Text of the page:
Friday, June 8, 2012

[Dollar Macro Liquidity +1.5%; Moody's Baa spread 341 bps; bearish]

AM | @GlobalLiquidity

Is it just me? I've been sounding the global liquidity alarm bells for the better part of six months already, and I have yet to find somebody who agrees. Here's the point: the two key measures of our Dollar Macro Liquidity indicator have all but ... collapsed. Take the rate of growth of Fed credit on the asset side of the central bank's balance sheet: +0.86% y-o-y. Admittedly, this is the first balance sheet for the month of June [see]; things can still improve (slightly) from here. But the trend says it all: + 24.08% (October); +22.44% (November); +21.10% (December); +19.77% (January); +17.62% (February); +12.00% (March); +7.74% (April); +4.38% (May); + 0.86% (June).

Some people have a hard time believing these numbers, given all the talk about surging central bank liquidity. So let us look at them from a different angle, namely the liabilty side of the Fed's balance sheet. Well, the St. Louis Fed's monetary base is growing at a whopping ... 0.6% y-o-y rate [see]. So it's even worse. And what about the stock of custody holdings? At +2.10% in June, it is a far cry from the post-Lehman euphoria (+22.4%, December 2008). The key takeaway: this is not only about Europe anymore. Mostly, it is about China making the painful transition from an exporting periphery to a center of growth and innovation. In my view, they are taking all the right steps. But it will be a long journey indeed.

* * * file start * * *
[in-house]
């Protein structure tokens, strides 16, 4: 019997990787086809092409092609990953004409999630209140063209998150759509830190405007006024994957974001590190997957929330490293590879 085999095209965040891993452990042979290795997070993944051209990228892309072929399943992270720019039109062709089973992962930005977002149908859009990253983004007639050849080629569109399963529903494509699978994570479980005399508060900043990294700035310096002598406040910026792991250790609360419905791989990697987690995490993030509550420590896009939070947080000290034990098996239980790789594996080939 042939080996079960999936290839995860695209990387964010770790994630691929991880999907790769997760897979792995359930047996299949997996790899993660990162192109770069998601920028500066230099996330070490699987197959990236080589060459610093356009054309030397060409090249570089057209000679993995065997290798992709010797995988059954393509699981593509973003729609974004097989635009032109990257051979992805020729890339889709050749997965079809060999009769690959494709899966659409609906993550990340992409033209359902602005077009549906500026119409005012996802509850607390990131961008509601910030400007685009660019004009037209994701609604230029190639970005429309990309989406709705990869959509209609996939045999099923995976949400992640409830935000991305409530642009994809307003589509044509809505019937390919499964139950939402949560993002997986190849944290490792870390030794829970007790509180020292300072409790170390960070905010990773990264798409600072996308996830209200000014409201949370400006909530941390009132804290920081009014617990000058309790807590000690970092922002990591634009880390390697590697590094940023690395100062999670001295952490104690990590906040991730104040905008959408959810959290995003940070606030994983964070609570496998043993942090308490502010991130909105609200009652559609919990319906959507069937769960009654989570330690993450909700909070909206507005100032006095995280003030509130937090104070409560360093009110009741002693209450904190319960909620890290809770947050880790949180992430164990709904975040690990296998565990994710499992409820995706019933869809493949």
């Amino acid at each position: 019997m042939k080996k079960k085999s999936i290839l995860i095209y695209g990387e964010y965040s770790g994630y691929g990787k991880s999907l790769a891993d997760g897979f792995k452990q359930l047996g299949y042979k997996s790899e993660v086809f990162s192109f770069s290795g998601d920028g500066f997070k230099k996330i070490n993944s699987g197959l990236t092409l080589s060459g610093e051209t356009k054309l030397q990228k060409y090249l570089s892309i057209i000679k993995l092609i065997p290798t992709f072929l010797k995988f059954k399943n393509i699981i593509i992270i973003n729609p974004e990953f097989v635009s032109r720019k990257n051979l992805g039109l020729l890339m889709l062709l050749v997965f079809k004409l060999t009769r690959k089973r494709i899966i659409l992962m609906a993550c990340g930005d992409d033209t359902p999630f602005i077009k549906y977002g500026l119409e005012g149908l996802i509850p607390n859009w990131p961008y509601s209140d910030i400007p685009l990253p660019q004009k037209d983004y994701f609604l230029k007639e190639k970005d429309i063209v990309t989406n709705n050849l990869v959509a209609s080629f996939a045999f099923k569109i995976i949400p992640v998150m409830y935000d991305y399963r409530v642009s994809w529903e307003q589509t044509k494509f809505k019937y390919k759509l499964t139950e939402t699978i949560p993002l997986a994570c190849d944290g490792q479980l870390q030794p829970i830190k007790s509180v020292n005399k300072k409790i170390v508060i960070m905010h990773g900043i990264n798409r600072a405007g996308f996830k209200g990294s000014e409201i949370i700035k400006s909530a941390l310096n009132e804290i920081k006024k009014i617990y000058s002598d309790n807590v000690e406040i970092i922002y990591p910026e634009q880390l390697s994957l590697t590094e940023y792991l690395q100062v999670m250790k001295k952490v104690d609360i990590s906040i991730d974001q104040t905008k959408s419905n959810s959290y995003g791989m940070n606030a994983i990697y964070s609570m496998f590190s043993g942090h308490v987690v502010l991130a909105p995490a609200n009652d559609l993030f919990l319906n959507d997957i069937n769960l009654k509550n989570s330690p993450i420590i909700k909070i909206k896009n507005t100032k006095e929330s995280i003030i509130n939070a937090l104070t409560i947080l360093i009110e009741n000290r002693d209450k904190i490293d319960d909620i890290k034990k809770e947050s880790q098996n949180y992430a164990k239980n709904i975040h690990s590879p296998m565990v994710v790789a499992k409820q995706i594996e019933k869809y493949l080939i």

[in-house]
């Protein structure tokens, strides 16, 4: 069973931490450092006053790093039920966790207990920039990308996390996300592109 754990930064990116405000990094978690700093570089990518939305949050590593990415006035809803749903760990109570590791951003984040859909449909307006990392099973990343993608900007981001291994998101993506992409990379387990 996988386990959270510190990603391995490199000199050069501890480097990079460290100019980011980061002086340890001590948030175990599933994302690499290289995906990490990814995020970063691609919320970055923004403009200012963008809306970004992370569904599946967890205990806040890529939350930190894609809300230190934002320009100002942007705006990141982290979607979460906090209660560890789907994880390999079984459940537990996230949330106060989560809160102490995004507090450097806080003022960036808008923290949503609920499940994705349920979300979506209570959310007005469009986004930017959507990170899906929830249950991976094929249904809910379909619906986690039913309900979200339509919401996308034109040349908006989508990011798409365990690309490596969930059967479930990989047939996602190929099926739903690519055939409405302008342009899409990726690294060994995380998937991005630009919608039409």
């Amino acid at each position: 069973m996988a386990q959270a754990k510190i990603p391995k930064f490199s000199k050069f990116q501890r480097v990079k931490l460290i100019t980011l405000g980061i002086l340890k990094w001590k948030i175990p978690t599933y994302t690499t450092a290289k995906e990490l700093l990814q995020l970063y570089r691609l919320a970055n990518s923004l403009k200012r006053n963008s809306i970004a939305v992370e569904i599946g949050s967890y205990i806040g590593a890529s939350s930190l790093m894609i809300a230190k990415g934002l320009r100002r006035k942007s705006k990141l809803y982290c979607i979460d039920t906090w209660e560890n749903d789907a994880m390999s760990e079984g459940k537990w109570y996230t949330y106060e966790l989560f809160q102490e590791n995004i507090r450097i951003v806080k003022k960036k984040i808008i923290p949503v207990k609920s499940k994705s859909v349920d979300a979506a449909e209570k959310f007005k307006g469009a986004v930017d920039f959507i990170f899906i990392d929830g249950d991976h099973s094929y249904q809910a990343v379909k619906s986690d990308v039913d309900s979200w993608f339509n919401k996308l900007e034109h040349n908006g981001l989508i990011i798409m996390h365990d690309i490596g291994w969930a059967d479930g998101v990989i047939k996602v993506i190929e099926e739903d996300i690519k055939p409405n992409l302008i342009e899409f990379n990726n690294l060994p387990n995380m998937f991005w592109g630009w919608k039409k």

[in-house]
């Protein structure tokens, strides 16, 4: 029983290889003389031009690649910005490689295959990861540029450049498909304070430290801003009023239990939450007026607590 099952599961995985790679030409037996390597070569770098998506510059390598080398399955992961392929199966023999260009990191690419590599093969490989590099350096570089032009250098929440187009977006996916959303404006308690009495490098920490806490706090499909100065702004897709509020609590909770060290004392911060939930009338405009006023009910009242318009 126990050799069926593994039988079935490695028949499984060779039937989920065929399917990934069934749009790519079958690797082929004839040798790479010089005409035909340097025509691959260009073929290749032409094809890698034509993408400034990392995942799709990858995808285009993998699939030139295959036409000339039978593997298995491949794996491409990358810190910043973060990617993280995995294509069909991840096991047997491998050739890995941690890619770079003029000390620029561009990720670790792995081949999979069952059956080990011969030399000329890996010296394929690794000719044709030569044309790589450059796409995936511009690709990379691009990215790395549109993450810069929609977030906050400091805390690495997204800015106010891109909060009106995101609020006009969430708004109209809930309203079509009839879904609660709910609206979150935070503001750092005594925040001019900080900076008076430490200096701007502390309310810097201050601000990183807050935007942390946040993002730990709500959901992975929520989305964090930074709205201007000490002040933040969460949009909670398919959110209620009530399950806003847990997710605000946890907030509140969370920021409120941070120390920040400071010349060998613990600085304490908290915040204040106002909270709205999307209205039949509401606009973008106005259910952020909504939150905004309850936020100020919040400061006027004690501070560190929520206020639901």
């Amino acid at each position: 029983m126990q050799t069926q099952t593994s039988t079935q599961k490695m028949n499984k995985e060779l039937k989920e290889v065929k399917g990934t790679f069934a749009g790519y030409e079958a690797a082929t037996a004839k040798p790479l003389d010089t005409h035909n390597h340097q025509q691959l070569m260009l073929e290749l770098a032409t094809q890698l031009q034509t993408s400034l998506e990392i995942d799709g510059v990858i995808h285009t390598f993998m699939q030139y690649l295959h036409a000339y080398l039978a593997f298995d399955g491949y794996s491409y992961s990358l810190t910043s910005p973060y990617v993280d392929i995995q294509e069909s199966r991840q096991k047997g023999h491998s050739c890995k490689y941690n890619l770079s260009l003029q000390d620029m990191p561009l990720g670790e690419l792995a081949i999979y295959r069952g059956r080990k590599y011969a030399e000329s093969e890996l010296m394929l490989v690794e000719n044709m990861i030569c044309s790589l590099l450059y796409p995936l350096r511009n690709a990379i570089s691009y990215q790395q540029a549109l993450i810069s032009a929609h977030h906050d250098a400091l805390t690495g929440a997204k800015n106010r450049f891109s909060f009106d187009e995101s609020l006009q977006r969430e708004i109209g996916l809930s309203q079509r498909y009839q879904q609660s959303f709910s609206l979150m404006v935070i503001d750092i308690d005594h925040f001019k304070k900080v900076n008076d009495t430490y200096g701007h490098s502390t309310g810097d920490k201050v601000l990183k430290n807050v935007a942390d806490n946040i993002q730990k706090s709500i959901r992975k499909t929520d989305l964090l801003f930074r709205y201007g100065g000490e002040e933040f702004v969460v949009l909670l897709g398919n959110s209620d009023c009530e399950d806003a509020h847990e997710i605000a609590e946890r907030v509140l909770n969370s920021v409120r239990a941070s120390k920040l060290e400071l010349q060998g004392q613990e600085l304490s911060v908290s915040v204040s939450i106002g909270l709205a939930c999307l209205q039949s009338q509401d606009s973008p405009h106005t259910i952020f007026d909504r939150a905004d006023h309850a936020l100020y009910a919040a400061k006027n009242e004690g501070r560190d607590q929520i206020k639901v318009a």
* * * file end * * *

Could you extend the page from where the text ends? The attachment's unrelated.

[1] Fed credit: $ 2,830.9 bn (+0.9%); [2] Custody holdings: 2,799.1 bn (+3.5%); [3] Agency Holdings: $ 718,5 (-3.0%); [4] Dollar Macro Liquidity: $ 6,348.6 bn (+1,5%); [5] Market Liquidity Index: -25.5%; [6] Spread Moody's Baa: 340 bps (+68bps).

No comments:

Post a Comment